If you don’t have that button with the four corners, then it’s also possible to jog the machine by just clicking on the green “carve…” button itself:

In that jog menu, change the interval from 1mm to 10mm:

And click on the arrows of the axis and measure the distances that they actually travel.

Did they travel 10mm? Then you’re fine! Nothing to do anymore 🙂

Did they travel more or less then 10mm? Then you need to follow these steps:

Go to the menu “Machine”:

And in the menu that appears, click “advanced”:

Then, click “machine inspector”

This opens a window – where cryptic values are printed – scroll down in the list, and check the value that is there for $100, $101 and $102. These are respectively the values for the X, the Y and the Z axis.

Enter the value of the axis that wasn’t moving the requested 10mm distance (so value next to $100 for X, value next to $101 for Y and value next to $102 for Z):

Steps per mm calculator

And then, go back to this screen:

And in the text field you enter the new calculated value: for instance:

And press enter. An “ok” should be printed in the console output.

Do this for the axis that is required. So $100 is for X, $101 is for Y and $102 is for Z.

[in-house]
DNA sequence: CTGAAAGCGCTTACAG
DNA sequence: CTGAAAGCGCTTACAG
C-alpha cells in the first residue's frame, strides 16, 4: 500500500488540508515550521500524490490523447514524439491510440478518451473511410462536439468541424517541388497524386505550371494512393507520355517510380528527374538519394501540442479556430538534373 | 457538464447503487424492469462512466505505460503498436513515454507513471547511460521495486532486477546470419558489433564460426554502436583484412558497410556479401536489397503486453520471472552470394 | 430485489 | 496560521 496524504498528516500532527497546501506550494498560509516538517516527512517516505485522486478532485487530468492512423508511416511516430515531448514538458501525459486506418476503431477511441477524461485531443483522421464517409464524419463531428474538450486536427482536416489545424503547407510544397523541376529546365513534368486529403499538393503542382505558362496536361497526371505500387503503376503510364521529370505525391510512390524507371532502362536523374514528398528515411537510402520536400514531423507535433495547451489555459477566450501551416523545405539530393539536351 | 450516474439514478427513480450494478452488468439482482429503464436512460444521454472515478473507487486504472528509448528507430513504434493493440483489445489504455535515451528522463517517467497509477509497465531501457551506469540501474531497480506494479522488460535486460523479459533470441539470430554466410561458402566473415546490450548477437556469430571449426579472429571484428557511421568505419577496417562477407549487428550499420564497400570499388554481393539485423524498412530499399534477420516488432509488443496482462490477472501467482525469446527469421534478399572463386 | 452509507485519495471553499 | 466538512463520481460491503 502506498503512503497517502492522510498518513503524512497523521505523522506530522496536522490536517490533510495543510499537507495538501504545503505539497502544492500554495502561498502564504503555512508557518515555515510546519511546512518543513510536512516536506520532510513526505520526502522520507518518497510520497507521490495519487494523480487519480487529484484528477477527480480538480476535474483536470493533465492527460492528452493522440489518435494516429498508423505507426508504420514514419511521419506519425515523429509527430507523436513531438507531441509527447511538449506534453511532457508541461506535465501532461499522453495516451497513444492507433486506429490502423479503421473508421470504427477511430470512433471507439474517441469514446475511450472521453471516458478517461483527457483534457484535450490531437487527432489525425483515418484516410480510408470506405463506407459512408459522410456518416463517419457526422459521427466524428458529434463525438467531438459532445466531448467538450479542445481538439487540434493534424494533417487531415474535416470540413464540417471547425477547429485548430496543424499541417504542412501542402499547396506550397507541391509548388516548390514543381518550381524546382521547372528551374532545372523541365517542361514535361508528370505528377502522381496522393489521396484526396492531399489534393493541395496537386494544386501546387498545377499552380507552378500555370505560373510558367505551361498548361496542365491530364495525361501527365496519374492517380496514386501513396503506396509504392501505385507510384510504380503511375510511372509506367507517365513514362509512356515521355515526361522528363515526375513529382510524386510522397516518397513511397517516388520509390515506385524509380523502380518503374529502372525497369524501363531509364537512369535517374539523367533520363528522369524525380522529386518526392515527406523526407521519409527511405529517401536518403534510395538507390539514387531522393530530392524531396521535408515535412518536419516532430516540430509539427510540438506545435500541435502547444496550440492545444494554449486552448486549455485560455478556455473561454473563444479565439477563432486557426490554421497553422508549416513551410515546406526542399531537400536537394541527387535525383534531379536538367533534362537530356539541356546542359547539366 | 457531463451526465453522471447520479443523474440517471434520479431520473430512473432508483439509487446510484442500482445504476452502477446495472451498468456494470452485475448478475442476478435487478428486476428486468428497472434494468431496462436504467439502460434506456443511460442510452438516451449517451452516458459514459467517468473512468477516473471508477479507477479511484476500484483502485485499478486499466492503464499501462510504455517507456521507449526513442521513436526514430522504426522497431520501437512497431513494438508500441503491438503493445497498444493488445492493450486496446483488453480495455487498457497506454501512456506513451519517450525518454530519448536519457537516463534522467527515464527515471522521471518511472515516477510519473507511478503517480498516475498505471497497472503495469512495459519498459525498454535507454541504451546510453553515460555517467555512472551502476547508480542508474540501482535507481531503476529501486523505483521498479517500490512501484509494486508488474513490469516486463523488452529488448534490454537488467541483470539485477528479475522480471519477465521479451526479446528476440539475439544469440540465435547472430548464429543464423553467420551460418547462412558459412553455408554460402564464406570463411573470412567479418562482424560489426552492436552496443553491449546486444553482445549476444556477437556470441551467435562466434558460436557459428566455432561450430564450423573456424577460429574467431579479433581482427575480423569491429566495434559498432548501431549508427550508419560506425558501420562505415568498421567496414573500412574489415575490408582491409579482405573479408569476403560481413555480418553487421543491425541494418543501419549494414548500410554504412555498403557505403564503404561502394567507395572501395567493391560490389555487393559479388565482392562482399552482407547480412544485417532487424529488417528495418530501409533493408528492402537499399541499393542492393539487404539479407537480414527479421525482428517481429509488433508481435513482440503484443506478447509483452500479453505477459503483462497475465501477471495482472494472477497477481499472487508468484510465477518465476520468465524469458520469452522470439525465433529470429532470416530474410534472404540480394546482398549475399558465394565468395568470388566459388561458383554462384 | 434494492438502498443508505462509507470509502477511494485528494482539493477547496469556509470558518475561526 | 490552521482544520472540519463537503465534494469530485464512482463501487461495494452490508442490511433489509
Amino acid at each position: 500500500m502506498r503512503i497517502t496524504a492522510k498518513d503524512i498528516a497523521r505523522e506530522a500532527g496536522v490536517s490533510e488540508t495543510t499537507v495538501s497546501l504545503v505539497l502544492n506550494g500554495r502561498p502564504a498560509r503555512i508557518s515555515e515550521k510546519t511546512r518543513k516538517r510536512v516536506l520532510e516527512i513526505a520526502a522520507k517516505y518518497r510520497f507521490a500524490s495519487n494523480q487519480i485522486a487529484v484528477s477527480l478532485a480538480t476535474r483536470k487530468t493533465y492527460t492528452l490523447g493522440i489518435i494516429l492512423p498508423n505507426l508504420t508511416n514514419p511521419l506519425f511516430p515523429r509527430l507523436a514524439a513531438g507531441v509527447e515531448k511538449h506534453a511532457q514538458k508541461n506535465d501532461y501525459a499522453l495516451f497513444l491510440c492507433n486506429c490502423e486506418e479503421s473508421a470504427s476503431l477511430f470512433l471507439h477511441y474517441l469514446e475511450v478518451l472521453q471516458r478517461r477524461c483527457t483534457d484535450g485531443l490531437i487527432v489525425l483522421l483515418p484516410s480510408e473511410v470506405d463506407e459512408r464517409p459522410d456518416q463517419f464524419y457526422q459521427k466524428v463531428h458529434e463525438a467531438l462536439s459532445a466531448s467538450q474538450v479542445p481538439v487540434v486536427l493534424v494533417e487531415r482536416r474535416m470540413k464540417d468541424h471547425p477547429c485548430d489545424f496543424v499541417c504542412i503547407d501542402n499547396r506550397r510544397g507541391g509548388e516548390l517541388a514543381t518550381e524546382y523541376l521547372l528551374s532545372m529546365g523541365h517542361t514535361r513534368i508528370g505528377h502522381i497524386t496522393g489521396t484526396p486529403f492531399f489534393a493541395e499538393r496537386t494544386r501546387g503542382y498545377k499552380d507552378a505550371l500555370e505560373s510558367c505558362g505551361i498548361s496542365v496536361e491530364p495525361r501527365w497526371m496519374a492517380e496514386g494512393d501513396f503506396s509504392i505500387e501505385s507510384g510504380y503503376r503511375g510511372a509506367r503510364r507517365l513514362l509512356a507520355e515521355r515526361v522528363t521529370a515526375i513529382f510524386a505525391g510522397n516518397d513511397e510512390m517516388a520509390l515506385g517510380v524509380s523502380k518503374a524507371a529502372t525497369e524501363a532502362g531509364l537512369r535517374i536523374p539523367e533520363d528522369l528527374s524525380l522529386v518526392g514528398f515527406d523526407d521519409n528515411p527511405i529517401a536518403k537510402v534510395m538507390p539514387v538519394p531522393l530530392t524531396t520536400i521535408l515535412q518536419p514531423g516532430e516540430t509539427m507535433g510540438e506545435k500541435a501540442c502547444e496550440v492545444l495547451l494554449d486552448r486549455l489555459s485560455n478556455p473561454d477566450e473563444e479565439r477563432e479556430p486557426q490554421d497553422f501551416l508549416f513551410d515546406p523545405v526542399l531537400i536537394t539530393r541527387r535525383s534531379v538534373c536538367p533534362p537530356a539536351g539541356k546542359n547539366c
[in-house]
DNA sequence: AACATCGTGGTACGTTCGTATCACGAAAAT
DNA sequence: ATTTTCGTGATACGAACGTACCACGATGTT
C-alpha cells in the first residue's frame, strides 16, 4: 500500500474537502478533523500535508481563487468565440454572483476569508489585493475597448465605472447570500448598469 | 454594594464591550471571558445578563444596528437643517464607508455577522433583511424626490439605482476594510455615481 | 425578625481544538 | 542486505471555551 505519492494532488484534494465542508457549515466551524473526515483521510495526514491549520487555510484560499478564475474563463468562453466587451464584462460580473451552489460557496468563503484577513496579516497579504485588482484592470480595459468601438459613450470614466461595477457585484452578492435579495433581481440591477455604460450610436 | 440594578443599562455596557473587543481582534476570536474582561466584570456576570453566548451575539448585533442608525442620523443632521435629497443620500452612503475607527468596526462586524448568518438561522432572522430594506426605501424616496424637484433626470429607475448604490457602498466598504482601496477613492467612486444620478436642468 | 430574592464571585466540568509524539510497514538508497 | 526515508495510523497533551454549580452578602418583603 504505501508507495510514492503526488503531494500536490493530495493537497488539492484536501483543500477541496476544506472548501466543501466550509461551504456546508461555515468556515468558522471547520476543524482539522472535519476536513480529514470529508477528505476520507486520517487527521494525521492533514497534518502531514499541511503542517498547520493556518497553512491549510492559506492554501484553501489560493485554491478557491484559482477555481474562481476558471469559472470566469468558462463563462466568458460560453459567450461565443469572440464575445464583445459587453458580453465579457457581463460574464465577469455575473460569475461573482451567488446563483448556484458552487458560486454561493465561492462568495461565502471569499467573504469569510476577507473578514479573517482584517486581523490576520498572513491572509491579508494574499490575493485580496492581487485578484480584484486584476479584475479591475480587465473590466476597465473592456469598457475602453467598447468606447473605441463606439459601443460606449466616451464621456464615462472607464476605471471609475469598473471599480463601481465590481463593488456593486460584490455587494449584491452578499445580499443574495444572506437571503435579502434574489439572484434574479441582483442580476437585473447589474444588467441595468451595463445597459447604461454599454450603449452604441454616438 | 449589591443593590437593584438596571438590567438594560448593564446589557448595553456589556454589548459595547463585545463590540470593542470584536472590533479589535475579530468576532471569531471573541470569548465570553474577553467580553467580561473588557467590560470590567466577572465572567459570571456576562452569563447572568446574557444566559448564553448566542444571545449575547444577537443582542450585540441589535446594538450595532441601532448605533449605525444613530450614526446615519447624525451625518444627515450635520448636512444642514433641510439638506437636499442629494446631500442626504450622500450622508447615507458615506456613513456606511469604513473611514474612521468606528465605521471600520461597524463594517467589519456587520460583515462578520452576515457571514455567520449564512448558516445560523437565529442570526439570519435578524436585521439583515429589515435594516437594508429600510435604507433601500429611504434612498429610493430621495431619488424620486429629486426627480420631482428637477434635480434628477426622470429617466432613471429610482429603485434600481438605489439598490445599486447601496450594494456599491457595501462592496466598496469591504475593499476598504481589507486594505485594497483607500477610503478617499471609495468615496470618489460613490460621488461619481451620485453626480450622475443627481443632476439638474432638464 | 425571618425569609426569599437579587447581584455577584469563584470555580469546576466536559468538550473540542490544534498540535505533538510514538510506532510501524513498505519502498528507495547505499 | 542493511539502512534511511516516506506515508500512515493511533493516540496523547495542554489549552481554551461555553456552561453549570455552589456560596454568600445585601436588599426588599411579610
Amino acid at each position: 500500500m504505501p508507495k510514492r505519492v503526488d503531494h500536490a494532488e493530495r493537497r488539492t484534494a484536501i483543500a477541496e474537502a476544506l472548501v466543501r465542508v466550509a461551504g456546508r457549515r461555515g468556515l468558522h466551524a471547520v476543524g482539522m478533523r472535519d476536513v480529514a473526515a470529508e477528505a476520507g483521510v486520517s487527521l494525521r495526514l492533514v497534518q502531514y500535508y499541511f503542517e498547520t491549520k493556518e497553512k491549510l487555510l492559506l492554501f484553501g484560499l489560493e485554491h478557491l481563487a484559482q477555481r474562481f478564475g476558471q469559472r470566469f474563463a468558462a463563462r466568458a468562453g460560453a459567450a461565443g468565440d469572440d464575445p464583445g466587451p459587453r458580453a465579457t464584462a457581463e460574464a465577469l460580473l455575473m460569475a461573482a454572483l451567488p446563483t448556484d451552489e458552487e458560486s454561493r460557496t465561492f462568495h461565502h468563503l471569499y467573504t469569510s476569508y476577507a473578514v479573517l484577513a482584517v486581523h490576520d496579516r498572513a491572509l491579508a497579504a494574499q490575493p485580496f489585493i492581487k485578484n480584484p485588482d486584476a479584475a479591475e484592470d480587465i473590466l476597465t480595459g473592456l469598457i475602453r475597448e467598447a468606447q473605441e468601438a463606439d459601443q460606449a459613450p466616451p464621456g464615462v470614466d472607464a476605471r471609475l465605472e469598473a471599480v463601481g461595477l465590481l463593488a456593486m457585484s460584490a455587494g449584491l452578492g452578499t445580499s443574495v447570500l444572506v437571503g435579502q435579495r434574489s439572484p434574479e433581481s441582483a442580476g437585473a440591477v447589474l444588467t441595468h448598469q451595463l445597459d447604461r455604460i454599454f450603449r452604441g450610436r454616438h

Then, I suggest that you re-do this step to check the distances now (please note: the first time that you do a jogging movement with new $100, $101 or $102 values, the controller may actually use a really weird distance movement, so ignore the first movement and then jog again)

If you still have to do the homing step from the “machine setup” because the steps per mm were not set correctly when doing the machine setup previously, then you can now re-do homing in machine setup.


Universal Gcode Sender’s website is

UGS itself can be downloaded from their download page:

Then, there is a choice of two version (Classic and Platform). If you download the “Platform” version, then you’ll have functions like “machine setup” – so it’s recommended to go for that one unless you want a simple interface.

4.2.1.Using UGS

The user guide for the Platform version, including how to connect and how to walk through machine setup is described here:

5.Torque settings

Next to each potentiometer for each axis, you will find an area to place a multimeter probe (TP1, TP2 and TP3) if you connect the positive probe to such an area, and connect the ground to the TP4 area, then you can have a readout in voltage round 1V.